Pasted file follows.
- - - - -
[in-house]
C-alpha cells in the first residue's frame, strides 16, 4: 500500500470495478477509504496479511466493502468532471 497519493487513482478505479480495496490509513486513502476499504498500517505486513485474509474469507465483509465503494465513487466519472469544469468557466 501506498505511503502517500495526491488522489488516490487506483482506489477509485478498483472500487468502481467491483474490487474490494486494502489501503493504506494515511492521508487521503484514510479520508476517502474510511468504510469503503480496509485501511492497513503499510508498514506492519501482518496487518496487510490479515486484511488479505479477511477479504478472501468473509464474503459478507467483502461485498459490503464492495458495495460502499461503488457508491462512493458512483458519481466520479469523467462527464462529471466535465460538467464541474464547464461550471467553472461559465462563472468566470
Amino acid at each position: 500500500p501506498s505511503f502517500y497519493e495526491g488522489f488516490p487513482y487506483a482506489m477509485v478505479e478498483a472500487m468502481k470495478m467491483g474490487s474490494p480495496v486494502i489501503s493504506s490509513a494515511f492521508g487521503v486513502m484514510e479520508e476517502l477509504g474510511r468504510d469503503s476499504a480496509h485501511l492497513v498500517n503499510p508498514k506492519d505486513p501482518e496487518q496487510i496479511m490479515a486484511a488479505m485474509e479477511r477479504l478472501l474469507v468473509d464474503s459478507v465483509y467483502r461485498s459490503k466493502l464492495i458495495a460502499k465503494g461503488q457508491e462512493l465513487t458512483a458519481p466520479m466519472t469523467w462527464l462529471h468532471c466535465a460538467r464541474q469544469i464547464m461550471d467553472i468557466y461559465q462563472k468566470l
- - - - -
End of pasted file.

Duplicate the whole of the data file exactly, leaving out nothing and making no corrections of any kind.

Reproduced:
[in-house]
C-alpha cells in the first residue's frame, strides 16, 4: 500500500470495478477509504496479511466493502468532471 497519493487513482478505479480495496490509513486513502476499504498500517505486513485474509474469507465483509465503494465513487466519472469544469468557466 501506498505511503502517500495526491488522489488516490487506483482506489477509485478498483472500487468502481467491483474490487474490494486494502489501503493504506494515511492521508487521503484514510479520508476517502474510511468504510469503503480496509485501511492497513503499510508498514506492519501482518496487518496487510490479515486484511488479505479477511477479504478472501468473509464474503459478507467483502461485498459490503464492495458495495460502499461503488457508491462512493458512483458519481466520479469523467462527464462529471466535465460538467464541474464547464461550471467553472461559465462563472468566470
Amino acid at each position: 500500500p501506498s505511503f502517500y497519493e495526491g488522489f488516490p487513482y487506483a482506489m477509485v478505479e478498483a472500487m468502481k470495478m467491483g474490487s474490494p480495496v486494502i489501503s493504506s490509513a494515511f492521508g487521503v486513502m484514510e479520508e476517502l477509504g474510511r468504510d469503503s476499504a480496509h485501511l492497513v498500517n503499510p508498514k506492519d505486513p501482518e496487518q496487510i496479511m490479515a486484511a488479505m485474509e479477511r477479504l478472501l474469507v468473509d464474503s459478507v465483509y467483502r461485498s459490503k466493502l464492495i458495495a460502499k465503494g461503488q457508491e462512493l465513487t458512483a458519481p466520479m466519472t469523467w462527464l462529471h468532471c466535465a460538467r464541474q469544469i464547464m461550471d467553472i468557466y461559465q462563472k468566470l